The Mayo Clinic has begun rolling out a test to detect the virus that causes COVID-19, a development that comes as concerns build that a lack of testing capacity could thwart a robust response to the outbreak.

Mayo's large commercial lab in Rochester is one of several that have scrambled in recent weeks to create a test that can detect coronavirus in specimens. The lab says it started making tests available to health care providers at Mayo on Thursday and will open the supply to others in the coming days. Mayo's initial capacity of 200 to 300 tests per day is expected to grow in the coming weeks.

Creating a new test usually takes months or even a year, clinic officials say, but they opted to fast-track development of the new test beginning in mid-February after watching the virus overwhelm the health care system in China, where the outbreak strain of coronavirus originated.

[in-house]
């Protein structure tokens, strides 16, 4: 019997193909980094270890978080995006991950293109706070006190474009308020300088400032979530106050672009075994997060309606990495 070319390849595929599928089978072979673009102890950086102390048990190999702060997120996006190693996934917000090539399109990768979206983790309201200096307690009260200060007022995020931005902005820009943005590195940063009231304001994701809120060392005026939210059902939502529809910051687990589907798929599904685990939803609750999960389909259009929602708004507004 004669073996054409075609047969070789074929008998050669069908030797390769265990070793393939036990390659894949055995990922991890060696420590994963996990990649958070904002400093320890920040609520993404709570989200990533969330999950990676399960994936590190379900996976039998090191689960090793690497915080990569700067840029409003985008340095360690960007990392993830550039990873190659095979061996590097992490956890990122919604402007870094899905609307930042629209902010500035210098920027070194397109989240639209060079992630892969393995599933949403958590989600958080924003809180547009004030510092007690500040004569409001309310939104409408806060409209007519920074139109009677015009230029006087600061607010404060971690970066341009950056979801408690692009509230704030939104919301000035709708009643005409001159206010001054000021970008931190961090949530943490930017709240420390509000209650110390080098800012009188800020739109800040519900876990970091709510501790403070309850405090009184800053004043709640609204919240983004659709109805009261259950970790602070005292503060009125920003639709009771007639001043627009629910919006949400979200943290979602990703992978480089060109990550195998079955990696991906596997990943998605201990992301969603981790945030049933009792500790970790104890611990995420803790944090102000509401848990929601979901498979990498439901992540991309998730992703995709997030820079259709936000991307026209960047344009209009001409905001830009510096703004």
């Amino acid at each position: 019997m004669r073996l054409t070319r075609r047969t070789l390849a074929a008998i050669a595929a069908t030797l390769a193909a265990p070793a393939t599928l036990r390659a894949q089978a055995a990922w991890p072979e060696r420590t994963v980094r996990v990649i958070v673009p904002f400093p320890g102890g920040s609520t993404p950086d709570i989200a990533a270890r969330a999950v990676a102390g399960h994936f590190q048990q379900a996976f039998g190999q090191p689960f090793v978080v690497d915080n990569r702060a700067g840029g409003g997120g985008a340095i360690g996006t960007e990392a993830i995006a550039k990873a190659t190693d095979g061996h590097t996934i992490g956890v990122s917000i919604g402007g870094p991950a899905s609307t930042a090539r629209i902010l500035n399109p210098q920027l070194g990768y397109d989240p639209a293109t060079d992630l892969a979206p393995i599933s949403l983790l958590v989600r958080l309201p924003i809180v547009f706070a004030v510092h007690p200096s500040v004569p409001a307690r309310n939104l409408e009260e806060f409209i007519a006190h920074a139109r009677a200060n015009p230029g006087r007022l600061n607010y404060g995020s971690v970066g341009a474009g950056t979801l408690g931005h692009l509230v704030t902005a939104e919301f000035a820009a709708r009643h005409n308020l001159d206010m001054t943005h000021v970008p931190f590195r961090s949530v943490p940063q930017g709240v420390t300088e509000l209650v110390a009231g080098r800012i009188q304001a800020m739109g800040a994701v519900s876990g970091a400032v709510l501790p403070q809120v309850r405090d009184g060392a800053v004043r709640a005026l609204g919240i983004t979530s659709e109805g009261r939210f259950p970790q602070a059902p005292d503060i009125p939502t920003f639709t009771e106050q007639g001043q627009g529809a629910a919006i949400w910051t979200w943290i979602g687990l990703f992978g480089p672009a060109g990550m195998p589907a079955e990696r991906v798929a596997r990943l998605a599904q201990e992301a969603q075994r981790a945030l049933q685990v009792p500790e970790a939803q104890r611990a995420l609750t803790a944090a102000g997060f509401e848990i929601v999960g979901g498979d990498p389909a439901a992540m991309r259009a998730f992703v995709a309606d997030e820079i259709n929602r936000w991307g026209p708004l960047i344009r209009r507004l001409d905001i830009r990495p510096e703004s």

"Trying to develop a test in a span of weeks is difficult," said Matthew Binnicker, director of the clinical virology lab at Mayo Clinic in Rochester. "We've been working diligently, around the clock."

Mayo Clinic Laboratories is a large commercial lab in Rochester that receives thousands of samples every day from clinics and hospitals around the world, not just from health care providers at Mayo's primary medical centers in Minnesota, Arizona and Florida. Last year, the lab completed about 25 million tests.